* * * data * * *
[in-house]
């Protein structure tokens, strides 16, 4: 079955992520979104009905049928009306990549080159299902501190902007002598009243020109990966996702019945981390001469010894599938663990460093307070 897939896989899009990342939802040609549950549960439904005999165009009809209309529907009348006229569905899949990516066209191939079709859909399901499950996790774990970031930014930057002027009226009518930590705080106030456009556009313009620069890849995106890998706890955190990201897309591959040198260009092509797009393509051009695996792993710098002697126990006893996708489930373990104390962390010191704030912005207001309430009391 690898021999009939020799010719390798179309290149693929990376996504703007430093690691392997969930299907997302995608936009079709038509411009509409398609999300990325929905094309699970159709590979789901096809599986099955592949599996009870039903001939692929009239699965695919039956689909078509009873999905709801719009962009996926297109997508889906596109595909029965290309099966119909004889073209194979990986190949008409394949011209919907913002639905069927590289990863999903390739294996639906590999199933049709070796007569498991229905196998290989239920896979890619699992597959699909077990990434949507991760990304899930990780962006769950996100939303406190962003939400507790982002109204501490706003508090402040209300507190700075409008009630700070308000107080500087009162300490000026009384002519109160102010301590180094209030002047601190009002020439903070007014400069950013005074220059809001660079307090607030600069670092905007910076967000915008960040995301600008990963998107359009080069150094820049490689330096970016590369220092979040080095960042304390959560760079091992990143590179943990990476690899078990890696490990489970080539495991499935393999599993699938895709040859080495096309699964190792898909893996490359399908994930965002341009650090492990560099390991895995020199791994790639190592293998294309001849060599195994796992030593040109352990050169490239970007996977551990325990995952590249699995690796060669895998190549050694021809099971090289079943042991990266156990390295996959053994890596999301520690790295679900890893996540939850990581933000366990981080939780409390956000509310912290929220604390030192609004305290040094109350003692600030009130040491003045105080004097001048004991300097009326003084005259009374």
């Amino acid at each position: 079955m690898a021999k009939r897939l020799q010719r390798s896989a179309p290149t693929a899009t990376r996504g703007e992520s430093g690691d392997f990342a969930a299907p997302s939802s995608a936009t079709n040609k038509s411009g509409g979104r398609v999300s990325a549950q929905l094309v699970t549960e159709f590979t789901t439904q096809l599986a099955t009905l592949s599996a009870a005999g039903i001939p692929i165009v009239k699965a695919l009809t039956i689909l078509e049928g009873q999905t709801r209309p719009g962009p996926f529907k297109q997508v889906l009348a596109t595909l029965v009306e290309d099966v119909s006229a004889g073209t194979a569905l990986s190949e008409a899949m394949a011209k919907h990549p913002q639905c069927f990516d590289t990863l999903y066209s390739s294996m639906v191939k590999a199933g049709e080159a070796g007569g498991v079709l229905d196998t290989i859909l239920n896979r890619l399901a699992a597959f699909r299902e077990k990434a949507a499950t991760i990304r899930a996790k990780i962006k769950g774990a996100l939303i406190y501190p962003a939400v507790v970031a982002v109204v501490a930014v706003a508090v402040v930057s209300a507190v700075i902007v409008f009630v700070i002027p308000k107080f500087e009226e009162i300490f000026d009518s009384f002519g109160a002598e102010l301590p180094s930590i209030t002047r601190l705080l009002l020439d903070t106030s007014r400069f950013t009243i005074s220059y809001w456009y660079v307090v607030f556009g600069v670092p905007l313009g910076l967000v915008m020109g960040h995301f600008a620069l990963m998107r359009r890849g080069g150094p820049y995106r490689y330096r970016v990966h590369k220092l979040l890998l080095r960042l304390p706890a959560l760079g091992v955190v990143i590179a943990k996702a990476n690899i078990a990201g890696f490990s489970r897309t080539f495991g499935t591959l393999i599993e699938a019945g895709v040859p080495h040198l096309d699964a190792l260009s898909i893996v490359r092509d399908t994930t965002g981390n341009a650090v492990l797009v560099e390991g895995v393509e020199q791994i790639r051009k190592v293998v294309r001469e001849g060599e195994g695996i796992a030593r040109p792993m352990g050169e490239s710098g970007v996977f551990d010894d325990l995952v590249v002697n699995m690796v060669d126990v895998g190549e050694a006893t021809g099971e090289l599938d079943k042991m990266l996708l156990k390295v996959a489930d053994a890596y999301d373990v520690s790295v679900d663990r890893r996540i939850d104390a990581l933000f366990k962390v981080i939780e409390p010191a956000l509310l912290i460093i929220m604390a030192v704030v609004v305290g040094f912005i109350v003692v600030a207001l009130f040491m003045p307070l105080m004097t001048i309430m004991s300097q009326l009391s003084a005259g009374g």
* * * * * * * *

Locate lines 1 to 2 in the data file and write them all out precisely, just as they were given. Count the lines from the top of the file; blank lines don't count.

[in-house]
């Protein structure tokens, strides 16, 4: 079955992520979104009905049928009306990549080159299902501190902007002598009243020109990966996702019945981390001469010894599938663990460093307070 897939896989899009990342939802040609549950549960439904005999165009009809209309529907009348006229569905899949990516066209191939079709859909399901499950996790774990970031930014930057002027009226009518930590705080106030456009556009313009620069890849995106890998706890955190990201897309591959040198260009092509797009393509051009695996792993710098002697126990006893996708489930373990104390962390010191704030912005207001309430009391 690898021999009939020799010719390798179309290149693929990376996504703007430093690691392997969930299907997302995608936009079709038509411009509409398609999300990325929905094309699970159709590979789901096809599986099955592949599996009870039903001939692929009239699965695919039956689909078509009873999905709801719009962009996926297109997508889906596109595909029965290309099966119909004889073209194979990986190949008409394949011209919907913002639905069927590289990863999903390739294996639906590999199933049709070796007569498991229905196998290989239920896979890619699992597959699909077990990434949507991760990304899930990780962006769950996100939303406190962003939400507790982002109204501490706003508090402040209300507190700075409008009630700070308000107080500087009162300490000026009384002519109160102010301590180094209030002047601190009002020439903070007014400069950013005074220059809001660079307090607030600069670092905007910076967000915008960040995301600008990963998107359009080069150094820049490689330096970016590369220092979040080095960042304390959560760079091992990143590179943990990476690899078990890696490990489970080539495991499935393999599993699938895709040859080495096309699964190792898909893996490359399908994930965002341009650090492990560099390991895995020199791994790639190592293998294309001849060599195994796992030593040109352990050169490239970007996977551990325990995952590249699995690796060669895998190549050694021809099971090289079943042991990266156990390295996959053994890596999301520690790295679900890893996540939850990581933000366990981080939780409390956000509310912290929220604390030192609004305290040094109350003692600030009130040491003045105080004097001048004991300097009326003084005259009374």